UPDATE 12/12: The Utah Department of Natural Resources confirms the videos are fake:

“While the experts believe these videos are fake, the fact still remains that many of Utah’s natural resources are damaged from careless and irresponsible act of vandalism and destruction. These acts include spray painting over rock art, carving into sandstone and outright destroying natural rock formation. In these cases, those involved are demonstrating poor judgement and disrespect.”

[Previous report]

SALT LAKE CITY (ABC4 News) – A pair of videos posted to the internet seem to show the destruction of rock formations in southern Utah but is it real vandalism or a very realistic looking hoax?

One video, posted Friday by someone calling himself Tobias Muir is titled “Leaked Video: Eco Terrorists Attack Utah”.

A second clip posted Sunday is called “Utah Hoodoos Destroyed”.

The videos are realistic enough that the Utah Department of Natural Resources has turned them over to law enforcement for analysis and sent out personnel to look for damage.

Communications Director Nathan Schwebach released a statement reading in part: “We are currently working to determine the authenticity of both and reaching out to other state and federal agencies to identify the exact locations….The destruction of natural rock formations on public land is a crime and will be prosecuted. Formations like hoodoos and arches take tens of thousands of years to form and can be destroyed in seconds when people act carelessly and irresponsibly.”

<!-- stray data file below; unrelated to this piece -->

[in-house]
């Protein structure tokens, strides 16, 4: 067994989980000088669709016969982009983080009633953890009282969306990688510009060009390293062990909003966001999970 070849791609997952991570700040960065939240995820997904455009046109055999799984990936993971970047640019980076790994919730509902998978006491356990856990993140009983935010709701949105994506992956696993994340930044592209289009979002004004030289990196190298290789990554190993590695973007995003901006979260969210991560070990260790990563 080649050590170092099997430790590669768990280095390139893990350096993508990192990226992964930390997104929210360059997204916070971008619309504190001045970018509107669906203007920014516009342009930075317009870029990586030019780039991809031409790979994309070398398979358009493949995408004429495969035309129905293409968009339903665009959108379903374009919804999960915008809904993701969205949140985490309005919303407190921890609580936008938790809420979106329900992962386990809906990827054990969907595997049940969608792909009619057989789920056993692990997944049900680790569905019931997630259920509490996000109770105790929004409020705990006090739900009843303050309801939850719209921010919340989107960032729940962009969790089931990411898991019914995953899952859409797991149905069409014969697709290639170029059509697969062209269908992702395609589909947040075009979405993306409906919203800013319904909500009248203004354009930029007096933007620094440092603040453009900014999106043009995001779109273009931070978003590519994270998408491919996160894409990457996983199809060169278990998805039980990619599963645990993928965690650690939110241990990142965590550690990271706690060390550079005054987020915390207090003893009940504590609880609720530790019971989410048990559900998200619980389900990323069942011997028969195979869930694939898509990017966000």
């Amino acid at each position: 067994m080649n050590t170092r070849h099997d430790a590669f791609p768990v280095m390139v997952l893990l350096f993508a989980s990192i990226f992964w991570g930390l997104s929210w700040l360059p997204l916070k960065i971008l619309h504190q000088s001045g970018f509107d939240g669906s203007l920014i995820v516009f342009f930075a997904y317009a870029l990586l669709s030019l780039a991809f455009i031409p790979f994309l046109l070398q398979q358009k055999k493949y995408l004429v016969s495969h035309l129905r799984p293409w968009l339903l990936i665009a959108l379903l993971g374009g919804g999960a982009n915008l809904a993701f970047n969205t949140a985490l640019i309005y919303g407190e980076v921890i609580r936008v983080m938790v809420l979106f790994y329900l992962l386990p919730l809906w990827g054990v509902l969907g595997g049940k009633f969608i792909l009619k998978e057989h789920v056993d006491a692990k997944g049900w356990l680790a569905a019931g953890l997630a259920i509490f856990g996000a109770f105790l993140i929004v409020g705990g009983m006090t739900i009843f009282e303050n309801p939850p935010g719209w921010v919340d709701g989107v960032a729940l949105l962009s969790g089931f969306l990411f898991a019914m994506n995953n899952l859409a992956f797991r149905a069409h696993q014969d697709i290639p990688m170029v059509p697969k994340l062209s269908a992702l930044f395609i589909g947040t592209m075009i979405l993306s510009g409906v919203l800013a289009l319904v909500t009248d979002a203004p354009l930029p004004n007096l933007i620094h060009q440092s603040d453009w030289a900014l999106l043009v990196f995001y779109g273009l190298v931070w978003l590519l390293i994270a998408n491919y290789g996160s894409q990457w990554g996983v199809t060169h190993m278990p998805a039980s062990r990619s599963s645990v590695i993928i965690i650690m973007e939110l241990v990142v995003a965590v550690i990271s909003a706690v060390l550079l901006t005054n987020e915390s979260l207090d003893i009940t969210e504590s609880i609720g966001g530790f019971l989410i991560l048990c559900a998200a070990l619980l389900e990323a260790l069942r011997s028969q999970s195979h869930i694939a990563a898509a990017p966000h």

ABC4 showed the demolition videos to a digital special effects expert who says while they look real, they’re an elaborate fake.

Ben Burrell, the Visual Effects Supervisor for Salt Lake City’s Cosmic Pictures creates digital explosions for television, films and commercials.

“This looks very artistically done, art directed, in that they did it a bunch of times to get it to be the way that they wanted to look the coolest,” Burrell said. “In the computer you can blow it up as many times as you want…All of this is also crumbling at camera so its staged in a way to show off how good the simulation is.”

After examining the videos frame by frame and pixel by pixel, Burrell says with specialized computer software this type of project would take one to two weeks and cost $10,000 to $20,000.

“Very well done. Very high level of attention to detail,” Burrell said. “If someone showed this to a effects house they would be offered a job I mean, I would hire this person.”

As of Tuesday evening the arch video had over 34,000 views on YouTube and the hoodoo video had around 9,100.